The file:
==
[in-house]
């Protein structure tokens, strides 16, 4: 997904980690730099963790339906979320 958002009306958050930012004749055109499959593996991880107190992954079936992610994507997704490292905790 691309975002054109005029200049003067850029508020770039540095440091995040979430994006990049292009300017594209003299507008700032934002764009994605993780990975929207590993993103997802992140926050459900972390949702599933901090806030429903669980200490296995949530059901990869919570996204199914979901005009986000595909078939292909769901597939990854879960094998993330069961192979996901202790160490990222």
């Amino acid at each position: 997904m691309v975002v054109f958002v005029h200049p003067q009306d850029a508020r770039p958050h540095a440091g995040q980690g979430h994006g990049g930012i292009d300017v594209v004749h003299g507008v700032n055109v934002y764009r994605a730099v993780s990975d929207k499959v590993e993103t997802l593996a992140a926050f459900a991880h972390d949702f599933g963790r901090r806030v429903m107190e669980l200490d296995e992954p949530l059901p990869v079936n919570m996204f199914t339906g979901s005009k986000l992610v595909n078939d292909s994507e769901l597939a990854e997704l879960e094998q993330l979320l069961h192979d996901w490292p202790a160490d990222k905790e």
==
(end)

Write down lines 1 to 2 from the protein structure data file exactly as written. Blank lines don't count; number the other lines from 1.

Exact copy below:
[in-house]
């Protein structure tokens, strides 16, 4: 997904980690730099963790339906979320 958002009306958050930012004749055109499959593996991880107190992954079936992610994507997704490292905790 691309975002054109005029200049003067850029508020770039540095440091995040979430994006990049292009300017594209003299507008700032934002764009994605993780990975929207590993993103997802992140926050459900972390949702599933901090806030429903669980200490296995949530059901990869919570996204199914979901005009986000595909078939292909769901597939990854879960094998993330069961192979996901202790160490990222």